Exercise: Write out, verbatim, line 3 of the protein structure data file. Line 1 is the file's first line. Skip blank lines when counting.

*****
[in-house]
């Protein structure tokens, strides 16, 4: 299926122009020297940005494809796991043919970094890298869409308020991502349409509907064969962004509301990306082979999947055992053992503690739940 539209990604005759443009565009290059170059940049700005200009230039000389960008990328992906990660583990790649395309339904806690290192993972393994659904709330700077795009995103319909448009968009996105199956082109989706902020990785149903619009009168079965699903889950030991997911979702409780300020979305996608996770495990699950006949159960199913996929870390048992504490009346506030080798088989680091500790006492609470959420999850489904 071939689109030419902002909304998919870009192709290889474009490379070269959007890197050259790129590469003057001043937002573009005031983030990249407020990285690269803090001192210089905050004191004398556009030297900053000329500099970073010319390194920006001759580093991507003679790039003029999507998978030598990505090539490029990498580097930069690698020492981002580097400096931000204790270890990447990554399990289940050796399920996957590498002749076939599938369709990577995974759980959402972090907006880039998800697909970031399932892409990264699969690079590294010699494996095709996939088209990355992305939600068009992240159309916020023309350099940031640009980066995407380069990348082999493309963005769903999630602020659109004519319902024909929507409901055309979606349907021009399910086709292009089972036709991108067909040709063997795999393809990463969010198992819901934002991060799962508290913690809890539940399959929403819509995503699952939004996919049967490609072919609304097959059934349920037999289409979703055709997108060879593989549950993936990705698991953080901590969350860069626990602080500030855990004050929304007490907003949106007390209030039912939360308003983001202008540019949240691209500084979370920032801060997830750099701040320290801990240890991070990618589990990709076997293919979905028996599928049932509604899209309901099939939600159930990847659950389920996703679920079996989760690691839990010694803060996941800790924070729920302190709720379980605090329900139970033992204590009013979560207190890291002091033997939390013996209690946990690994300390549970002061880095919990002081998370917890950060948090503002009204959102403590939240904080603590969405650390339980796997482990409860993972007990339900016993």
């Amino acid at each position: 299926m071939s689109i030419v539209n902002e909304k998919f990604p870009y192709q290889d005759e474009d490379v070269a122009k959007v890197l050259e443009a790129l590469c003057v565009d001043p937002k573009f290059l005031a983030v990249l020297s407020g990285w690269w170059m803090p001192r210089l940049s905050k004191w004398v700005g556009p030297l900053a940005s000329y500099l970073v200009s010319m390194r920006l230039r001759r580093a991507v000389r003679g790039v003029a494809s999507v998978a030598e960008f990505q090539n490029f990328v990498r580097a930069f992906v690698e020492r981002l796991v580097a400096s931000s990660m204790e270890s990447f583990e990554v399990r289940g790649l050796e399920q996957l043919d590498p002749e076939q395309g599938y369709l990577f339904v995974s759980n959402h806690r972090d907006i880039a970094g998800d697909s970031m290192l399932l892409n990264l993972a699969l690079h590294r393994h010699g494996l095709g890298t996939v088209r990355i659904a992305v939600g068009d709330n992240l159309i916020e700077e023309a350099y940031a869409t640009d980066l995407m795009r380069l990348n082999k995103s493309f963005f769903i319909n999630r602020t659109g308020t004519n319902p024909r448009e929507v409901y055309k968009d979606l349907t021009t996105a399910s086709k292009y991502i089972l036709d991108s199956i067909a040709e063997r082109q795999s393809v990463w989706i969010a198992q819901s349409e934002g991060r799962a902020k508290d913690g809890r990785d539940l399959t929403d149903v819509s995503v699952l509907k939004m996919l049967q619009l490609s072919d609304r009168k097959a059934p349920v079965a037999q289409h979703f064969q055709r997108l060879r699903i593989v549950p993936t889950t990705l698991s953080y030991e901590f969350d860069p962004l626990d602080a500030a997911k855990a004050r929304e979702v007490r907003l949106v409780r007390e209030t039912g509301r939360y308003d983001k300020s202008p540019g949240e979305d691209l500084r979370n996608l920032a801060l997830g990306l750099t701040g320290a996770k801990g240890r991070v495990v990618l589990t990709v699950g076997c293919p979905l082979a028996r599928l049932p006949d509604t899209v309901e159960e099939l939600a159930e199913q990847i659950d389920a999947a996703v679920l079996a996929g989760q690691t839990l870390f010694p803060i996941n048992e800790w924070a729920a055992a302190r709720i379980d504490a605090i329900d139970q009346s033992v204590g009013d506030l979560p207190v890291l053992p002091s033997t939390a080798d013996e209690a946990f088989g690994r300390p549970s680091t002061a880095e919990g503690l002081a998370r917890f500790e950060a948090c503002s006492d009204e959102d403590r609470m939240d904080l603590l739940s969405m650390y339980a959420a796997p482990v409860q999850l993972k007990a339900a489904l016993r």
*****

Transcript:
């Amino acid at each position: 299926m071939s689109i030419v539209n902002e909304k998919f990604p870009y192709q290889d005759e474009d490379v070269a122009k959007v890197l050259e443009a790129l590469c003057v565009d001043p937002k573009f290059l005031a983030v990249l020297s407020g990285w690269w170059m803090p001192r210089l940049s905050k004191w004398v700005g556009p030297l900053a940005s000329y500099l970073v200009s010319m390194r920006l230039r001759r580093a991507v000389r003679g790039v003029a494809s999507v998978a030598e960008f990505q090539n490029f990328v990498r580097a930069f992906v690698e020492r981002l796991v580097a400096s931000s990660m204790e270890s990447f583990e990554v399990r289940g790649l050796e399920q996957l043919d590498p002749e076939q395309g599938y369709l990577f339904v995974s759980n959402h806690r972090d907006i880039a970094g998800d697909s970031m290192l399932l892409n990264l993972a699969l690079h590294r393994h010699g494996l095709g890298t996939v088209r990355i659904a992305v939600g068009d709330n992240l159309i916020e700077e023309a350099y940031a869409t640009d980066l995407m795009r380069l990348n082999k995103s493309f963005f769903i319909n999630r602020t659109g308020t004519n319902p024909r448009e929507v409901y055309k968009d979606l349907t021009t996105a399910s086709k292009y991502i089972l036709d991108s199956i067909a040709e063997r082109q795999s393809v990463w989706i969010a198992q819901s349409e934002g991060r799962a902020k508290d913690g809890r990785d539940l399959t929403d149903v819509s995503v699952l509907k939004m996919l049967q619009l490609s072919d609304r009168k097959a059934p349920v079965a037999q289409h979703f064969q055709r997108l060879r699903i593989v549950p993936t889950t990705l698991s953080y030991e901590f969350d860069p962004l626990d602080a500030a997911k855990a004050r929304e979702v007490r907003l949106v409780r007390e209030t039912g509301r939360y308003d983001k300020s202008p540019g949240e979305d691209l500084r979370n996608l920032a801060l997830g990306l750099t701040g320290a996770k801990g240890r991070v495990v990618l589990t990709v699950g076997c293919p979905l082979a028996r599928l049932p006949d509604t899209v309901e159960e099939l939600a159930e199913q990847i659950d389920a999947a996703v679920l079996a996929g989760q690691t839990l870390f010694p803060i996941n048992e800790w924070a729920a055992a302190r709720i379980d504490a605090i329900d139970q009346s033992v204590g009013d506030l979560p207190v890291l053992p002091s033997t939390a080798d013996e209690a946990f088989g690994r300390p549970s680091t002061a880095e919990g503690l002081a998370r917890f500790e950060a948090c503002s006492d009204e959102d403590r609470m939240d904080l603590l739940s969405m650390y339980a959420a796997p482990v409860q999850l993972k007990a339900a489904l016993r």